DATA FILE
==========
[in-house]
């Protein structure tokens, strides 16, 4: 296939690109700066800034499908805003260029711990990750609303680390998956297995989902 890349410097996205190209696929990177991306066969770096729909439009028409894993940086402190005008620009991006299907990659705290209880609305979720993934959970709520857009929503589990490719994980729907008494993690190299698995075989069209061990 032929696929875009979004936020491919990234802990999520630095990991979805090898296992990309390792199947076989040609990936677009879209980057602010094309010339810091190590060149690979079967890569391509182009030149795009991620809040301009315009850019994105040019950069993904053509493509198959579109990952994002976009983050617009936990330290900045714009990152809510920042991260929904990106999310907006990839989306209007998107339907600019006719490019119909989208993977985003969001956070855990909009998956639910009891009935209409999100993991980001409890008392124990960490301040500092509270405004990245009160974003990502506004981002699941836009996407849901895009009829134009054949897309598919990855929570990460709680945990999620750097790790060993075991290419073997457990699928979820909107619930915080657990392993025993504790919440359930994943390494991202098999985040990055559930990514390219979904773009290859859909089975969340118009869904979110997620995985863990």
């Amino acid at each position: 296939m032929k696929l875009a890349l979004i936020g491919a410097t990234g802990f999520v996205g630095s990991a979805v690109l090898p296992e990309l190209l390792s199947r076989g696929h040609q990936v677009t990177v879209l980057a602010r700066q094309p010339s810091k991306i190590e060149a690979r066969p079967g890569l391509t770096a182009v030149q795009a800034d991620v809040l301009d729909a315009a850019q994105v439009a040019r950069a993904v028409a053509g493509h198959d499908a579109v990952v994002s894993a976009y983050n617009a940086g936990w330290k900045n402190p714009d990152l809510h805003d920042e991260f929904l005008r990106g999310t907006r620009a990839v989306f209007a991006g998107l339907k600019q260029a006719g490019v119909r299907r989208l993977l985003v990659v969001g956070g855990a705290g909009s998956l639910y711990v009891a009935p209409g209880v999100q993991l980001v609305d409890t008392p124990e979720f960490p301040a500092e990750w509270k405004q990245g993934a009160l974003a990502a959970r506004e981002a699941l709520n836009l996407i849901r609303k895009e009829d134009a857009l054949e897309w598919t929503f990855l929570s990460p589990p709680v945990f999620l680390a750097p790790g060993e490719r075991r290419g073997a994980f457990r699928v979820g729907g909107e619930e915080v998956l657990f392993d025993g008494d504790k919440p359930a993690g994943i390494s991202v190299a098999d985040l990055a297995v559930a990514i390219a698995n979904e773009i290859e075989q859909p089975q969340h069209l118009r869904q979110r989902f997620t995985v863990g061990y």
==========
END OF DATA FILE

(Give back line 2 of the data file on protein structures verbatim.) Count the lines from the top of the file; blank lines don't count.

């Protein structure tokens, strides 16, 4: 296939690109700066800034499908805003260029711990990750609303680390998956297995989902 890349410097996205190209696929990177991306066969770096729909439009028409894993940086402190005008620009991006299907990659705290209880609305979720993934959970709520857009929503589990490719994980729907008494993690190299698995075989069209061990 032929696929875009979004936020491919990234802990999520630095990991979805090898296992990309390792199947076989040609990936677009879209980057602010094309010339810091190590060149690979079967890569391509182009030149795009991620809040301009315009850019994105040019950069993904053509493509198959579109990952994002976009983050617009936990330290900045714009990152809510920042991260929904990106999310907006990839989306209007998107339907600019006719490019119909989208993977985003969001956070855990909009998956639910009891009935209409999100993991980001409890008392124990960490301040500092509270405004990245009160974003990502506004981002699941836009996407849901895009009829134009054949897309598919990855929570990460709680945990999620750097790790060993075991290419073997457990699928979820909107619930915080657990392993025993504790919440359930994943390494991202098999985040990055559930990514390219979904773009290859859909089975969340118009869904979110997620995985863990």